Birmingham councilwoman in Boston speaking at national public health summit

BIRMINGHAM, Alabama -- Birmingham Councilwoman Sheila Tyson is in Boston as a speaker at the American Public Health Association's Annual Meeting.

The conference brings together thousands of national and international doctors and health professionals annually.

Tyson's presentation delivered Wednesday focused on mental health, depression in urban and low income communities, and her collaboration with the University of Alabama at Birmingham's Ryals School of Public Health.

Tyson partnered with UAB professors Robin Lanzi and Susan Davies in initiative called "My Sisters' Keeper." The program was designed to implement and evaluate mental health and depression support for mothers.

"Too often, moms - especially low-income, working moms - don't receive any kind of support or treatment," Tyson said. "Robin and Susan showed unbelievable concern for these women, many of whom were carrying the weight of an entire household alone."

More than 175 women participated in the project, which included screenings and treatment for depression. The project was funded through a grant from the Centers for Disease Control and Prevention.

Officials stressed the essential role of community partners in public health.

Tyson is affiliated with several initiatives including those of the University of Alabama-Birmingham, Jefferson County Health Department, Smoke Free Alabama, and Cities for Life. Tyson is also an activist in the effort to fight the closing of Cooper Green Mercy Hospital.

Tyson was earlier nominated as a White House 'champion' for public health.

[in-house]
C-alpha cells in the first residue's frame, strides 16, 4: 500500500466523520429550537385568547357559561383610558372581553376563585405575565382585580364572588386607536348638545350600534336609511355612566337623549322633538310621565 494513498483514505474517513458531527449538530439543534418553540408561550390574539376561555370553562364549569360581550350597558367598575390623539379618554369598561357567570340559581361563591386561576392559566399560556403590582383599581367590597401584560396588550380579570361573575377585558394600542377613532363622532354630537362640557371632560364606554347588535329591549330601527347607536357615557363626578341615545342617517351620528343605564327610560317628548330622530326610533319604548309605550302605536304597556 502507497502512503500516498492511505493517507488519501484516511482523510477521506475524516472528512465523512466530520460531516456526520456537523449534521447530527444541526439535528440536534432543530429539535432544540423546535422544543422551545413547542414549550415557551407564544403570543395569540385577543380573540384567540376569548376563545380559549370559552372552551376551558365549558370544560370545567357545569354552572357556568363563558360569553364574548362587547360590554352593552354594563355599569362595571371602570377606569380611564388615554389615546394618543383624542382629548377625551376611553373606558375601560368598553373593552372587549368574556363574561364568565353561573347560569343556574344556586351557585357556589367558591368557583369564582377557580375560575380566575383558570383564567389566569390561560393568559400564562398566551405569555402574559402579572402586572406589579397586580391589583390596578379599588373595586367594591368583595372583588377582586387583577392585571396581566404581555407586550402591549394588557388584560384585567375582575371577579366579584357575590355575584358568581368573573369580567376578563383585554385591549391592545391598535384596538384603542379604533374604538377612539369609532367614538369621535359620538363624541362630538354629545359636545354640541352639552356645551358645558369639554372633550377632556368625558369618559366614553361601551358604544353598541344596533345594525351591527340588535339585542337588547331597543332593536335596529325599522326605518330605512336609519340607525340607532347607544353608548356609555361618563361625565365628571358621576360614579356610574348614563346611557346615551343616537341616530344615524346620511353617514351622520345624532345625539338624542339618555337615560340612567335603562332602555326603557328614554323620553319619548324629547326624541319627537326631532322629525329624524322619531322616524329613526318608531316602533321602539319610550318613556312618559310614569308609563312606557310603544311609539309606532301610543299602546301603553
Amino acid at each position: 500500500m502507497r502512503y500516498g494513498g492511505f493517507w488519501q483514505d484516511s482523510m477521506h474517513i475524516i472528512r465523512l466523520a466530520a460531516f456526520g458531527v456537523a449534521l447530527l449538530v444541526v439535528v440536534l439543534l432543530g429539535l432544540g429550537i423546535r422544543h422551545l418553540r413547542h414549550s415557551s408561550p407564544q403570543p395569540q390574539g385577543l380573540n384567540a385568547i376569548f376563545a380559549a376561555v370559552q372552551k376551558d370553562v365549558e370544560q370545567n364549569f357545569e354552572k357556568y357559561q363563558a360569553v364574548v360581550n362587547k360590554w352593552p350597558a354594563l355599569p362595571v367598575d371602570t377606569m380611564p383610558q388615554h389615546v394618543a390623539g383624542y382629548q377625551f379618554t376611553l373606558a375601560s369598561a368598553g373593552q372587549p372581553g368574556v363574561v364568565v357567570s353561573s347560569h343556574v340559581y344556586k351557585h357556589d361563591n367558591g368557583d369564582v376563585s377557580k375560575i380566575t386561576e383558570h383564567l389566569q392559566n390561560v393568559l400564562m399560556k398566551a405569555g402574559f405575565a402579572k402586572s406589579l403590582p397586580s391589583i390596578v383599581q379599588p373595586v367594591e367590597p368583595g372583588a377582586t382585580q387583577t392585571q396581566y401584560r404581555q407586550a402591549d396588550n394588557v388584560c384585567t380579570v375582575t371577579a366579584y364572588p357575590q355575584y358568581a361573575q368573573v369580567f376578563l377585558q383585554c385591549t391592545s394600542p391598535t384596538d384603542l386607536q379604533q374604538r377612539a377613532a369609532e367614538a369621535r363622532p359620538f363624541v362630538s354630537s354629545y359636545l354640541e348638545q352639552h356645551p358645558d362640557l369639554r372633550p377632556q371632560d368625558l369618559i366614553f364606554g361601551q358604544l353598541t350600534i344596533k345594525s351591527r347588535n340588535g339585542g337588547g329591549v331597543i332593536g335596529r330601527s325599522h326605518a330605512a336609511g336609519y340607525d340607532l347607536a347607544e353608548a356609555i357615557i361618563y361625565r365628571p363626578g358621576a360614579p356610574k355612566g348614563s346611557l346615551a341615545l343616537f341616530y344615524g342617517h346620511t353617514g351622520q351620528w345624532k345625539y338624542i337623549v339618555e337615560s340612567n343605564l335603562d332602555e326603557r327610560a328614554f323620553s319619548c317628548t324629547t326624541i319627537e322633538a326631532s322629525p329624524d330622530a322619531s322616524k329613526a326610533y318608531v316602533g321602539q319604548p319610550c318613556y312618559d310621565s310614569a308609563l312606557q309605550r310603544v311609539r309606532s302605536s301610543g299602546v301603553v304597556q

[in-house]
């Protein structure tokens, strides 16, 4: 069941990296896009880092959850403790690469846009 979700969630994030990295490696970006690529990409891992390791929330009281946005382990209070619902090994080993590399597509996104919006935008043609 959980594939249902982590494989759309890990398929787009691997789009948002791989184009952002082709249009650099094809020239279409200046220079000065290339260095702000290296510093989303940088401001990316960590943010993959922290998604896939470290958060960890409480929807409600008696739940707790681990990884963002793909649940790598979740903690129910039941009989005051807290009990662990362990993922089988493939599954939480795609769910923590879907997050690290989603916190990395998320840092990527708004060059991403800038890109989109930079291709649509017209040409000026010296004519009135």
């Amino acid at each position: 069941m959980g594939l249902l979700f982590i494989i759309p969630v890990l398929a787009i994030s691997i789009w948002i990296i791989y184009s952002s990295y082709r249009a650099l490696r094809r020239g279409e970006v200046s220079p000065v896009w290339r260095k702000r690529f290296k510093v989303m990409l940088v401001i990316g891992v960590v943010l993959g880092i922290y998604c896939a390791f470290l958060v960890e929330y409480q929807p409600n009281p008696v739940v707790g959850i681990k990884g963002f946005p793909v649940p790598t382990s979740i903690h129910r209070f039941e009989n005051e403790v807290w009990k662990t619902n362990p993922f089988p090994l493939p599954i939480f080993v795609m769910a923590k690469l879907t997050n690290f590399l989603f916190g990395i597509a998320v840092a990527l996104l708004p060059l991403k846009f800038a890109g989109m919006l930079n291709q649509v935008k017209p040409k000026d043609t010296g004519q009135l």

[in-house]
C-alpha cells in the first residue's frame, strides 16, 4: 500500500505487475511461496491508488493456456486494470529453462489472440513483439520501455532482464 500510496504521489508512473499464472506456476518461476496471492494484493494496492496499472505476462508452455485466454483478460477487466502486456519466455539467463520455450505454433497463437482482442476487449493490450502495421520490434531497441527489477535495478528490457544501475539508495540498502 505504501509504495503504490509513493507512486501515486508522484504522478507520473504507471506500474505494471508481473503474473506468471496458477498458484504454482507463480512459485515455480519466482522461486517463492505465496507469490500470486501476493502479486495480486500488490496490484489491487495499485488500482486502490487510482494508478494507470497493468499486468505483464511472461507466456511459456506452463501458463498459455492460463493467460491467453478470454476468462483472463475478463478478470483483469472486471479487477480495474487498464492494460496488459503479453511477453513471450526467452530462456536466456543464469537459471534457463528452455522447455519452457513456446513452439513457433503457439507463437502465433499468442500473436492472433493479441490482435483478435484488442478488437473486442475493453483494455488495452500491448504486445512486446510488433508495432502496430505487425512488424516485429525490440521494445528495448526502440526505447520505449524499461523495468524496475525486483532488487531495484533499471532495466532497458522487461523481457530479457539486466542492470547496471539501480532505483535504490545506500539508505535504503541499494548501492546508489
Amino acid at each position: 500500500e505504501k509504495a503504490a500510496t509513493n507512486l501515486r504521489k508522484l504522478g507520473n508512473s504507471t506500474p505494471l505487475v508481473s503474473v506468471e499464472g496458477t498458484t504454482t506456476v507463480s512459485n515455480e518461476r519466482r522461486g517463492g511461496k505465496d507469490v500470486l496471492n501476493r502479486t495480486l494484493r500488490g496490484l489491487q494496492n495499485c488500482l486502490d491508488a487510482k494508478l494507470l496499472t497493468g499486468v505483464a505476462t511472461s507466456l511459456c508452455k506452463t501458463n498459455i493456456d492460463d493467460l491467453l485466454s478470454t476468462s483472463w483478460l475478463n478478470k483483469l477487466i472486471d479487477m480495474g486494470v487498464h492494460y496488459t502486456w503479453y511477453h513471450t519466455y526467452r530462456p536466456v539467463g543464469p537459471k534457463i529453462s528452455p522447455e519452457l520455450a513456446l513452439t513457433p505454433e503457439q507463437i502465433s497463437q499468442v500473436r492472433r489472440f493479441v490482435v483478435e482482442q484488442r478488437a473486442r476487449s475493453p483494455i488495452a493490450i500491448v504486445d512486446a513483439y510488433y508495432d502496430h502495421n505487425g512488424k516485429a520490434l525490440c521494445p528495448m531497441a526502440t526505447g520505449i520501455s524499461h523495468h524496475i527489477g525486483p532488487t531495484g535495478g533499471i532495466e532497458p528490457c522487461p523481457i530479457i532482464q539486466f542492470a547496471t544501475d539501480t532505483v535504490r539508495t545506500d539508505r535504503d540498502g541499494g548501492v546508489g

Tyson told that she was honored to be among the group of doctors and top medical professionals. She called the conference part of her role to both share and gather information that will benefit her constituents in Birmingham.

Following her presentation Wednesday, Tyson attended a meeting of the Boston City Council at the invitation of Ayanna Pressley, the first black woman elected to the Boston City Council and currently, its only female member.

Another woman, Michelle Wu, also won a seat on the council this week and will join Pressley on the dais.

Tyson presented the Council with letters from Birmingham Mayor William Bell and Council President Maxine Parker. And as an ambassador from Birmingham, Tyson gave her Boston counterparts a lapel pin with Birmingham's seal.

Pressley was also given a gift basket from Dreamland Barbeque, including a bottle of the landmark restaurant's famous sauce.

"I wanted to give her something that really represents us as Alabamians," Tyson said. "It was such a nice gesture for her to invite me to their meeting, and to spend some time exchanging ideas about community development that I can bring back to Birmingham and to District 6."